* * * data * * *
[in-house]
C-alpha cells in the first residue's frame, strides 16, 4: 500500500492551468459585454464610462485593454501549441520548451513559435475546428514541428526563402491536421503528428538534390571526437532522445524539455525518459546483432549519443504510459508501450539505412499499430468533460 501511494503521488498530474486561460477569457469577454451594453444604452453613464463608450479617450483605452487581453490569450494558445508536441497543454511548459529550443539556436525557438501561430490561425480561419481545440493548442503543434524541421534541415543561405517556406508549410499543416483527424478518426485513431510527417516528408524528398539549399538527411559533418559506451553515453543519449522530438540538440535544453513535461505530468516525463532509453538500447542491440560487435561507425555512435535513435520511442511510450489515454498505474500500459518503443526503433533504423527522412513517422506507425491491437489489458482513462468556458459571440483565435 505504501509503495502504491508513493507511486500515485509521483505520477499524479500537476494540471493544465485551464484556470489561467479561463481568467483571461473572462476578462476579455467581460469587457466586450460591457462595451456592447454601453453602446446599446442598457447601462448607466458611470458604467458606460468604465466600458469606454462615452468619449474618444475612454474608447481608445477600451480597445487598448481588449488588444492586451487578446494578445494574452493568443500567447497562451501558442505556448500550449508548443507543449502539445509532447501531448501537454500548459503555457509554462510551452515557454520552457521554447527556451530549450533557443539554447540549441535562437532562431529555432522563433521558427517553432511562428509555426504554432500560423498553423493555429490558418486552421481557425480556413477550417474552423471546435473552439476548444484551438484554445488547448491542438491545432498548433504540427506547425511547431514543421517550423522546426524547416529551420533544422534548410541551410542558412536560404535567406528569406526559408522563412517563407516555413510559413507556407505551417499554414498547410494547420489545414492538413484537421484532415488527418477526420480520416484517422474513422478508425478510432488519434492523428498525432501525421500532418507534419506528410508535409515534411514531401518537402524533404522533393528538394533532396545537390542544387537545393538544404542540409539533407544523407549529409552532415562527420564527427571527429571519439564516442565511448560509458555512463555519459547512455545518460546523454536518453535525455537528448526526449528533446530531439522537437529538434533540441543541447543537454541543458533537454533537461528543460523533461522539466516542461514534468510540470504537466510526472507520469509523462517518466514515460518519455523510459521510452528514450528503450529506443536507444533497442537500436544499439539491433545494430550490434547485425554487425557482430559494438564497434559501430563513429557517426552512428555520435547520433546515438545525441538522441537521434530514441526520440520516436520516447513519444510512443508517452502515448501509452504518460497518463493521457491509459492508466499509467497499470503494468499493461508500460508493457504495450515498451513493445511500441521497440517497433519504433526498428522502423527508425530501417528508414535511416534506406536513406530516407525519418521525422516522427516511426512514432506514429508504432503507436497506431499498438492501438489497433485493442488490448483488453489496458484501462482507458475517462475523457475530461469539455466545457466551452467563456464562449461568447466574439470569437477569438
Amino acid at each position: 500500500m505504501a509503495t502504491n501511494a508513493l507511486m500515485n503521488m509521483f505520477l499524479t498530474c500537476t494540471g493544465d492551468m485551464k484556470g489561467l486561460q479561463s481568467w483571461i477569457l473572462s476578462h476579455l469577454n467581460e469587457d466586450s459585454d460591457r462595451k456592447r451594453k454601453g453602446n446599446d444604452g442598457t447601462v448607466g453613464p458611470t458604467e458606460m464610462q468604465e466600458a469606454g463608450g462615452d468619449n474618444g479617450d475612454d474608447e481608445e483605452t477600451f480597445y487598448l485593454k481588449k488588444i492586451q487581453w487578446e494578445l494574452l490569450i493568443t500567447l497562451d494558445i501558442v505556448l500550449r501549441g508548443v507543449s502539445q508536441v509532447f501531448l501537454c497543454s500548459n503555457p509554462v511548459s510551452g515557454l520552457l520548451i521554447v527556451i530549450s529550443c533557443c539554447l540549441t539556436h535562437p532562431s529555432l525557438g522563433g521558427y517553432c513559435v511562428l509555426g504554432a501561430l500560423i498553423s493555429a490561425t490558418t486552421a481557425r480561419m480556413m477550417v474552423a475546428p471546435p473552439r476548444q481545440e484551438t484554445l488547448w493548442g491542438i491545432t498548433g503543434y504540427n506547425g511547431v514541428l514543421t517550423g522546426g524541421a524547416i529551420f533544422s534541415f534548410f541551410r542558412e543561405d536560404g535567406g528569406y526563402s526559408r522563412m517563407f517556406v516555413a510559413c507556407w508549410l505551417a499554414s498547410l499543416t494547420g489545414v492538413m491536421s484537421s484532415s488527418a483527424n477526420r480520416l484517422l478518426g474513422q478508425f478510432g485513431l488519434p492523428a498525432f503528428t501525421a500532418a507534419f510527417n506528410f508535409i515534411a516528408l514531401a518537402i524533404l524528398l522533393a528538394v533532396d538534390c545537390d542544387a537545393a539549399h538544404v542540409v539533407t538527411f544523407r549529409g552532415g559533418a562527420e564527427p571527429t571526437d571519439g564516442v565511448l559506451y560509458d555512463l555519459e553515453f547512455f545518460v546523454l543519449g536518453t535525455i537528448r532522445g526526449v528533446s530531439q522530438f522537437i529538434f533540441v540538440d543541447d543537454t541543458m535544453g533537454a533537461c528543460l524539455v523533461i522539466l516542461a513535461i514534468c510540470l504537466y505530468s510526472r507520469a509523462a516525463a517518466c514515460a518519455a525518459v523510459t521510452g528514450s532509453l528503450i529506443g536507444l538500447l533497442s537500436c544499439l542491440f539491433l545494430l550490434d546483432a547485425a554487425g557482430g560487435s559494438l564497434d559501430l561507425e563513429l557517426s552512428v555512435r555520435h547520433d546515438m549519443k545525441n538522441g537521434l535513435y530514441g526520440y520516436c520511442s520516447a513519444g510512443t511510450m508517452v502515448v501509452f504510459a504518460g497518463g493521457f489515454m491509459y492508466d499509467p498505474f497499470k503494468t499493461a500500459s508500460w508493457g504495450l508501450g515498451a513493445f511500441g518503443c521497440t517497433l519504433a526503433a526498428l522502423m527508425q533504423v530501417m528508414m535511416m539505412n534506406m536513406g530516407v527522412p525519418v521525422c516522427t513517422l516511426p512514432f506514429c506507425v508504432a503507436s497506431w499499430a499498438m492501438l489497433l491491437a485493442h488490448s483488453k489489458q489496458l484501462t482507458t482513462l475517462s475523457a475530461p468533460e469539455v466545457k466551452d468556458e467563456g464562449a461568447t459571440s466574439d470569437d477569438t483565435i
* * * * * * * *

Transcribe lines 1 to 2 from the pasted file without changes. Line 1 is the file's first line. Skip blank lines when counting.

[in-house]
C-alpha cells in the first residue's frame, strides 16, 4: 500500500492551468459585454464610462485593454501549441520548451513559435475546428514541428526563402491536421503528428538534390571526437532522445524539455525518459546483432549519443504510459508501450539505412499499430468533460 501511494503521488498530474486561460477569457469577454451594453444604452453613464463608450479617450483605452487581453490569450494558445508536441497543454511548459529550443539556436525557438501561430490561425480561419481545440493548442503543434524541421534541415543561405517556406508549410499543416483527424478518426485513431510527417516528408524528398539549399538527411559533418559506451553515453543519449522530438540538440535544453513535461505530468516525463532509453538500447542491440560487435561507425555512435535513435520511442511510450489515454498505474500500459518503443526503433533504423527522412513517422506507425491491437489489458482513462468556458459571440483565435 505504501509503495502504491508513493507511486500515485509521483505520477499524479500537476494540471493544465485551464484556470489561467479561463481568467483571461473572462476578462476579455467581460469587457466586450460591457462595451456592447454601453453602446446599446442598457447601462448607466458611470458604467458606460468604465466600458469606454462615452468619449474618444475612454474608447481608445477600451480597445487598448481588449488588444492586451487578446494578445494574452493568443500567447497562451501558442505556448500550449508548443507543449502539445509532447501531448501537454500548459503555457509554462510551452515557454520552457521554447527556451530549450533557443539554447540549441535562437532562431529555432522563433521558427517553432511562428509555426504554432500560423498553423493555429490558418486552421481557425480556413477550417474552423471546435473552439476548444484551438484554445488547448491542438491545432498548433504540427506547425511547431514543421517550423522546426524547416529551420533544422534548410541551410542558412536560404535567406528569406526559408522563412517563407516555413510559413507556407505551417499554414498547410494547420489545414492538413484537421484532415488527418477526420480520416484517422474513422478508425478510432488519434492523428498525432501525421500532418507534419506528410508535409515534411514531401518537402524533404522533393528538394533532396545537390542544387537545393538544404542540409539533407544523407549529409552532415562527420564527427571527429571519439564516442565511448560509458555512463555519459547512455545518460546523454536518453535525455537528448526526449528533446530531439522537437529538434533540441543541447543537454541543458533537454533537461528543460523533461522539466516542461514534468510540470504537466510526472507520469509523462517518466514515460518519455523510459521510452528514450528503450529506443536507444533497442537500436544499439539491433545494430550490434547485425554487425557482430559494438564497434559501430563513429557517426552512428555520435547520433546515438545525441538522441537521434530514441526520440520516436520516447513519444510512443508517452502515448501509452504518460497518463493521457491509459492508466499509467497499470503494468499493461508500460508493457504495450515498451513493445511500441521497440517497433519504433526498428522502423527508425530501417528508414535511416534506406536513406530516407525519418521525422516522427516511426512514432506514429508504432503507436497506431499498438492501438489497433485493442488490448483488453489496458484501462482507458475517462475523457475530461469539455466545457466551452467563456464562449461568447466574439470569437477569438